In this weekly column, Stockhead analyses the week’s substantial holder filings of ASX small-caps. Substantial shareholders are defined as those holding 5 per cent or more of company’s shares and these could be directors, individual investors or institutional investors.

Shareholders are required to announce to the exchange when their shareholding becomes substantial, when they have ceased to be substantial shareholders or any change in their holdings above 5 per cent.

Becoming substantial

Last week, Cotton On founder Nigel Evans, through his private investment company NAAH Pty Ltd, sold a $46.5 million stake in City Chic Collective (ASX: CCX). In December 2017, such a stake would only have been $3.4 million – with a share price of 11 cents.

Evans sold at $1.50 per share, representing a whopping 1,263 per cent gain.

Who took this stake? Celeste Funds Management bought a 5.78 per cent stake and Pendal Group took a 5.74 per cent stake. Additionally, existing substantial holder Spheria Asset Management, increased their 6.14 per cent stake to 8.24 per cent.

Speaking of Spheria Asset Management, it bought a 6.81 per cent stake in Geopacific Resources (ASX: GPR) for $1.5 million. This came only four months after Geopacific released a Definitive Feasibility Study for its Papua New Guinea project and one month after it attained 100 per cent control.

Entreprenuers Guy King and Bevan Clark each received 5 per cent stakes in Buddy Platform (ASX: BUD) following Buddy’s acquisition of its venture Lifix.

One of Canada’s largest asset managers, 1832 Asset Management, joined the register of Exore Resources (ASX: ERX) by taking a 5.84 per cent stake.

Ceasing to be substantial

Fidelity were substantial holders in GetSwift (ASX: GSW) but fell from 5.05 per cent to 4.74 per cent after selling 553,000 shares for $130,000.

After Nigel Evans’ sale of his City Chic Collective (ASX: CCX) stake the next substantial holder change to catch Stockhead’s eye was Anchor Resources (ASX: AHR) losing a shareholder, China Shandong Jinshunda Group, which held 96.54 per cent of the company.

This was a result of the forecoming acquisition of Anchor by Phoenix Bridge. As part of the deal, Phoenix agreed to assume China Shandong’s debt – they were owed $15.5m by Anchor.

Paradice Investment Management ceased to be substantial holders in Beacon Lighting (ASX: BLX). While it had been buying and selling shares over the last 18 months, its sale of 1.5 million shares for $1.6 million dragged it below the threshold.

After only becoming substantial holders in Regional Express (ASX: REX) in September, Double Bay-based private equity firm Anacacia Capital lost the mantle with $872,000 of sales across March and April.

Resource investors Sprott sold its 10 per cent stake in Predictive Discovery (ASX: PDI). While the sale of 28 million shares occurred back in February, the notice was only lodged last week.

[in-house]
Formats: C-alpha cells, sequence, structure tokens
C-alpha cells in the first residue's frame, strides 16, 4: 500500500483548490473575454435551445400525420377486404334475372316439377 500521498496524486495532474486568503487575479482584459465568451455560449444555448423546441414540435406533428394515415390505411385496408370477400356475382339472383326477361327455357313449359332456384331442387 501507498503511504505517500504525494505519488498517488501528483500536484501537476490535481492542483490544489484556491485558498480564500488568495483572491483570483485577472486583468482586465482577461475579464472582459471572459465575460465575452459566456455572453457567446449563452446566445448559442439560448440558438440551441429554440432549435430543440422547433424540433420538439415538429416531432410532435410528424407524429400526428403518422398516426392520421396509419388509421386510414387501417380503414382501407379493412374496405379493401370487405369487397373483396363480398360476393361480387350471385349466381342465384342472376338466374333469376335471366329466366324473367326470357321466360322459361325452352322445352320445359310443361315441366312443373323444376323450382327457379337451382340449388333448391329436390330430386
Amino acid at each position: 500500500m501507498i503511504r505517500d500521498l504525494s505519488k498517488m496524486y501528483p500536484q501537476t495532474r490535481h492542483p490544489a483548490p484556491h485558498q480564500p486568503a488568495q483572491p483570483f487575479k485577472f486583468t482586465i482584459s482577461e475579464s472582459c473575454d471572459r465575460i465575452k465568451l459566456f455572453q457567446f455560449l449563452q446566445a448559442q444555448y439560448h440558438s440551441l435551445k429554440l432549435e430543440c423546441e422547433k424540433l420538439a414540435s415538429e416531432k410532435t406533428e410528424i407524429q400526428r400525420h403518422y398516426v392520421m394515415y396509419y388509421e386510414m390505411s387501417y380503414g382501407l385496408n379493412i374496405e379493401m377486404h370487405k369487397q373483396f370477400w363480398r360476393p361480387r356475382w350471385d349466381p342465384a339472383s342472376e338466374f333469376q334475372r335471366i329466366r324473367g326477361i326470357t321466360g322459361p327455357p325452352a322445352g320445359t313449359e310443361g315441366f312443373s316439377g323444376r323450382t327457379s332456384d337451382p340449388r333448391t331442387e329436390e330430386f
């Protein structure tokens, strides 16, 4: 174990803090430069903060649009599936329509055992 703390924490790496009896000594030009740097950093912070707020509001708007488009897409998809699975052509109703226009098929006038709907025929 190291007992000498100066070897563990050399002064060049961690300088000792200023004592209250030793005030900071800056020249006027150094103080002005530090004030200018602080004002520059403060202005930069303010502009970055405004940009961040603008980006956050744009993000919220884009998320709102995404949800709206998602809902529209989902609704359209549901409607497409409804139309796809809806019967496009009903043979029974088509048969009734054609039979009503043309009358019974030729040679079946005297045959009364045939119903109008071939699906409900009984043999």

Small cap fund manager Regal Funds Management ceased to be holders in Prescient Therapeutics (ASX: PTX). While much of this was a dilution due to a capital raising, it did sell $92,000 of Prescient shares in March and bought no more – so it seems they sat out of it.


Despite selling $19,000 in Silver Lake Resource (ASX: SLR) shares, Paradice Investment Management’s stake actually increased from 5.25 per cent to 6.91 per cent.

This is because it previously owned Doray Minerals shares until Doray was acquired by Silver Lake and was granted shares in Silver Lake.

Leaving a company can sometimes be an excuse to sell out of a company. But former Servcorp (ASX: SRV) executives, Alf and Taine Moufarrige, through their private company Sovori, actually increased their stake from 51.2 per cent to 53.0 per cent, buying nearly $1.9m million this year.

Some years ago, Sovori was noted the Liberal party’s biggest donor giving $300,000 in 2006. However, since the 2016 election they have only donated $22,500, so buying shares in a company you recently left is hardly a good sign you’ll be giving them more money this election campaign.

Intrepid Mines (ASX: IAU) continued to acquire AIC Resource (ASX: A1C), going from 57.55 per cent to 80.38 per cent in the last week. The bid was first launched last September so it’s fair to say it has been a long time coming.

Online retailer Kogan (ASX: KGN) saw two substantial holders lift their stakes, Challenger (5.39 per cent to 6.45 per cent) and Greencape Capital (from 5.20 per cent to 6.37 per cent ).

Five weeks since Longtable Group (ASX: LON) bought the rest of Maggie Beer’s food business and launched a $15m capital raise, IOOF (through a fund co-operated with Perennial) bought another $2.1m. This increased its stake from 14.98 per cent to 15.61 per cent .

Viburnum Funds increased its 19.02 per cent stake in environmental services company, HRL Holdings (ASX: HRL) to 20.76 per cent and Fidelity increased its stake in Think Childcare (ASX: TNK) from 9.04 per cent to 10.09 per cent.


Energo Group (ASX: EGG), a holding company for multiple marketing and PR agencies, saw Naos Asset Management reduce its 24.42 per cent stake to 17.17 per cent stake. With a share price up over 40 per cent in the last year and net profit of over $6 million perhaps it decided it was time to share the spoils.

Mining financier Taurus had its 12.68 per cent stake in Hot Chilli (ASX: HCH) reduced to 9.20 per cent – despite receiving more shares in lieu of interest due to the company.

While the substantial holder notice did not mention any deal, this possibly came from an April 2017 deal where Hot Chilli gave Convertible Notes which had an annual coupon rate of 8 per cent paid quarterly. While the stock has been volatile in recent months, it is currently at 3 cents.

Buddy Platform’s (ASX: BUD) acquisition of Lifix and a capital raising meant CEO David McLauchlan’s stake fell from 15.23 per cent to 7.22 per cent. .